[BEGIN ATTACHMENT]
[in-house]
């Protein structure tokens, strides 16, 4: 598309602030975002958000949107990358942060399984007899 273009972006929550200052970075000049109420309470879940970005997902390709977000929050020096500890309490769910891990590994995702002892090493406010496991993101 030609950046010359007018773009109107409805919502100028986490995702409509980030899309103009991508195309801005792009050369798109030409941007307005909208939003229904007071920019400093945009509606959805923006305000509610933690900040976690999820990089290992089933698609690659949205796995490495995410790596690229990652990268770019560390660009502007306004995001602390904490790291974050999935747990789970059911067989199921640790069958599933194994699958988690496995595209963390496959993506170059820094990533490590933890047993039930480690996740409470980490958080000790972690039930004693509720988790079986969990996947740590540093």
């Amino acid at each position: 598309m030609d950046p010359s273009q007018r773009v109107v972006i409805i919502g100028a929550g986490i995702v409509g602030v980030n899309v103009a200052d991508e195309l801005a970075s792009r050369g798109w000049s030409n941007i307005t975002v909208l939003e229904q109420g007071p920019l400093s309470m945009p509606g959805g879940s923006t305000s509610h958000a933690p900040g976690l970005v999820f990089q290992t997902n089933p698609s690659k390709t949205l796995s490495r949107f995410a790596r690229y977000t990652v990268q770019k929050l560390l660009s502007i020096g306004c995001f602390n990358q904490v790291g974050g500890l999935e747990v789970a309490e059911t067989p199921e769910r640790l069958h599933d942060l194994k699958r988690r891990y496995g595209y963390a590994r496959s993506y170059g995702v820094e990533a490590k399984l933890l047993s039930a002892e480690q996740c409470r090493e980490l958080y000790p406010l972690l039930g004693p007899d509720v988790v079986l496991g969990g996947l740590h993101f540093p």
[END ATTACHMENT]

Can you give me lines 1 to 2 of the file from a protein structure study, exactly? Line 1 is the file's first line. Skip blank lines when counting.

[in-house]
């Protein structure tokens, strides 16, 4: 598309602030975002958000949107990358942060399984007899 273009972006929550200052970075000049109420309470879940970005997902390709977000929050020096500890309490769910891990590994995702002892090493406010496991993101 030609950046010359007018773009109107409805919502100028986490995702409509980030899309103009991508195309801005792009050369798109030409941007307005909208939003229904007071920019400093945009509606959805923006305000509610933690900040976690999820990089290992089933698609690659949205796995490495995410790596690229990652990268770019560390660009502007306004995001602390904490790291974050999935747990789970059911067989199921640790069958599933194994699958988690496995595209963390496959993506170059820094990533490590933890047993039930480690996740409470980490958080000790972690039930004693509720988790079986969990996947740590540093």